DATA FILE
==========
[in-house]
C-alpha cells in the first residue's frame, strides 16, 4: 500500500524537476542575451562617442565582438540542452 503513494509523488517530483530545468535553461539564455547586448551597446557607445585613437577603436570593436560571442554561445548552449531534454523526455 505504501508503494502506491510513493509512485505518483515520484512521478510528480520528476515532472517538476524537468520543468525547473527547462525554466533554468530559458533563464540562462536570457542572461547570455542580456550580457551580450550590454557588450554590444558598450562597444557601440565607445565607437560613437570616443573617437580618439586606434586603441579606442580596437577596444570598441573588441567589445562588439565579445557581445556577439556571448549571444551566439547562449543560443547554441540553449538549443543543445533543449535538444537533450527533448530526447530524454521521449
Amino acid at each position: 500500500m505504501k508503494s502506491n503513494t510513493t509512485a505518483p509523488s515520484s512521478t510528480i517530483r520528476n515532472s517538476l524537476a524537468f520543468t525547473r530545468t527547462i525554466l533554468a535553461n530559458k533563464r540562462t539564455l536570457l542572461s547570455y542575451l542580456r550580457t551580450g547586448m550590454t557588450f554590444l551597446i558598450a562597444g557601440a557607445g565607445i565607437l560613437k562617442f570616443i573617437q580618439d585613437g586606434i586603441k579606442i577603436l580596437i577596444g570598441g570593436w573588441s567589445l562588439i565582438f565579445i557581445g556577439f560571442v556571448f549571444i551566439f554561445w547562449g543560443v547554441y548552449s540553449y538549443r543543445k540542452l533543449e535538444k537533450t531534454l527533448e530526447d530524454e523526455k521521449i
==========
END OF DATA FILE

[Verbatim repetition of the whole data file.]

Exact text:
[in-house]
C-alpha cells in the first residue's frame, strides 16, 4: 500500500524537476542575451562617442565582438540542452 503513494509523488517530483530545468535553461539564455547586448551597446557607445585613437577603436570593436560571442554561445548552449531534454523526455 505504501508503494502506491510513493509512485505518483515520484512521478510528480520528476515532472517538476524537468520543468525547473527547462525554466533554468530559458533563464540562462536570457542572461547570455542580456550580457551580450550590454557588450554590444558598450562597444557601440565607445565607437560613437570616443573617437580618439586606434586603441579606442580596437577596444570598441573588441567589445562588439565579445557581445556577439556571448549571444551566439547562449543560443547554441540553449538549443543543445533543449535538444537533450527533448530526447530524454521521449
Amino acid at each position: 500500500m505504501k508503494s502506491n503513494t510513493t509512485a505518483p509523488s515520484s512521478t510528480i517530483r520528476n515532472s517538476l524537476a524537468f520543468t525547473r530545468t527547462i525554466l533554468a535553461n530559458k533563464r540562462t539564455l536570457l542572461s547570455y542575451l542580456r550580457t551580450g547586448m550590454t557588450f554590444l551597446i558598450a562597444g557601440a557607445g565607445i565607437l560613437k562617442f570616443i573617437q580618439d585613437g586606434i586603441k579606442i577603436l580596437i577596444g570598441g570593436w573588441s567589445l562588439i565582438f565579445i557581445g556577439f560571442v556571448f549571444i551566439f554561445w547562449g543560443v547554441y548552449s540553449y538549443r543543445k540542452l533543449e535538444k537533450t531534454l527533448e530526447d530524454e523526455k521521449i